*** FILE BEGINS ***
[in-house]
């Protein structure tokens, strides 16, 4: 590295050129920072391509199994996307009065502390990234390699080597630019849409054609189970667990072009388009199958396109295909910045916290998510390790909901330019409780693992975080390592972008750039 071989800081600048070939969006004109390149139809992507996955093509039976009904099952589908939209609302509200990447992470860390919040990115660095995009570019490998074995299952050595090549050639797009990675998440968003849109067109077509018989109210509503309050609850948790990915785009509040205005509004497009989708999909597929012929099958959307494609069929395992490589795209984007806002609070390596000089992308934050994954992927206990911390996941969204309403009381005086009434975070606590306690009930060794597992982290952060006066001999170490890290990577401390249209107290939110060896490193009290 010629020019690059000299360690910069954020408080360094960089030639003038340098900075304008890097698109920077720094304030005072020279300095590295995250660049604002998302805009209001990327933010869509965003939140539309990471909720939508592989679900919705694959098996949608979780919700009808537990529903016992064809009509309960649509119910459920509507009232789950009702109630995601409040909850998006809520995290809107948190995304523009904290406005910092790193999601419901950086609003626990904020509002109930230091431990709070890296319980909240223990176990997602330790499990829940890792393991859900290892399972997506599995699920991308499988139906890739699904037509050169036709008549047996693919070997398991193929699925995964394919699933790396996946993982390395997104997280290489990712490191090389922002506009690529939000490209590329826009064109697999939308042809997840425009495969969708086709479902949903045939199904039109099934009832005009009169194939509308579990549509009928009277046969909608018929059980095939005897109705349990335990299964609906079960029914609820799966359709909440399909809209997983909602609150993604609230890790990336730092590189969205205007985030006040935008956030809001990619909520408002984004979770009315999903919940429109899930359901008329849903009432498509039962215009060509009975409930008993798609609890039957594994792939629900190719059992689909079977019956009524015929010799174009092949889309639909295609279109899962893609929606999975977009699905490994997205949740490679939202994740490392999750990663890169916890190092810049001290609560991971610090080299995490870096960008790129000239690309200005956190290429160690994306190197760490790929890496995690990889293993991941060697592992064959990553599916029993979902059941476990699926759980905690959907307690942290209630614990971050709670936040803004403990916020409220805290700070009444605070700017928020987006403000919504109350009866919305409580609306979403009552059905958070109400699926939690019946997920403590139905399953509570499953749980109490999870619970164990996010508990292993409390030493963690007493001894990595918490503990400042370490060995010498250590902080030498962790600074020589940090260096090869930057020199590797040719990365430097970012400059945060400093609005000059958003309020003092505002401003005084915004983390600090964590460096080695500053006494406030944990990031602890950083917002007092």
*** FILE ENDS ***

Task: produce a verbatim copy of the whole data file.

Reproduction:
[in-house]
């Protein structure tokens, strides 16, 4: 590295050129920072391509199994996307009065502390990234390699080597630019849409054609189970667990072009388009199958396109295909910045916290998510390790909901330019409780693992975080390592972008750039 071989800081600048070939969006004109390149139809992507996955093509039976009904099952589908939209609302509200990447992470860390919040990115660095995009570019490998074995299952050595090549050639797009990675998440968003849109067109077509018989109210509503309050609850948790990915785009509040205005509004497009989708999909597929012929099958959307494609069929395992490589795209984007806002609070390596000089992308934050994954992927206990911390996941969204309403009381005086009434975070606590306690009930060794597992982290952060006066001999170490890290990577401390249209107290939110060896490193009290 010629020019690059000299360690910069954020408080360094960089030639003038340098900075304008890097698109920077720094304030005072020279300095590295995250660049604002998302805009209001990327933010869509965003939140539309990471909720939508592989679900919705694959098996949608979780919700009808537990529903016992064809009509309960649509119910459920509507009232789950009702109630995601409040909850998006809520995290809107948190995304523009904290406005910092790193999601419901950086609003626990904020509002109930230091431990709070890296319980909240223990176990997602330790499990829940890792393991859900290892399972997506599995699920991308499988139906890739699904037509050169036709008549047996693919070997398991193929699925995964394919699933790396996946993982390395997104997280290489990712490191090389922002506009690529939000490209590329826009064109697999939308042809997840425009495969969708086709479902949903045939199904039109099934009832005009009169194939509308579990549509009928009277046969909608018929059980095939005897109705349990335990299964609906079960029914609820799966359709909440399909809209997983909602609150993604609230890790990336730092590189969205205007985030006040935008956030809001990619909520408002984004979770009315999903919940429109899930359901008329849903009432498509039962215009060509009975409930008993798609609890039957594994792939629900190719059992689909079977019956009524015929010799174009092949889309639909295609279109899962893609929606999975977009699905490994997205949740490679939202994740490392999750990663890169916890190092810049001290609560991971610090080299995490870096960008790129000239690309200005956190290429160690994306190197760490790929890496995690990889293993991941060697592992064959990553599916029993979902059941476990699926759980905690959907307690942290209630614990971050709670936040803004403990916020409220805290700070009444605070700017928020987006403000919504109350009866919305409580609306979403009552059905958070109400699926939690019946997920403590139905399953509570499953749980109490999870619970164990996010508990292993409390030493963690007493001894990595918490503990400042370490060995010498250590902080030498962790600074020589940090260096090869930057020199590797040719990365430097970012400059945060400093609005000059958003309020003092505002401003005084915004983390600090964590460096080695500053006494406030944990990031602890950083917002007092």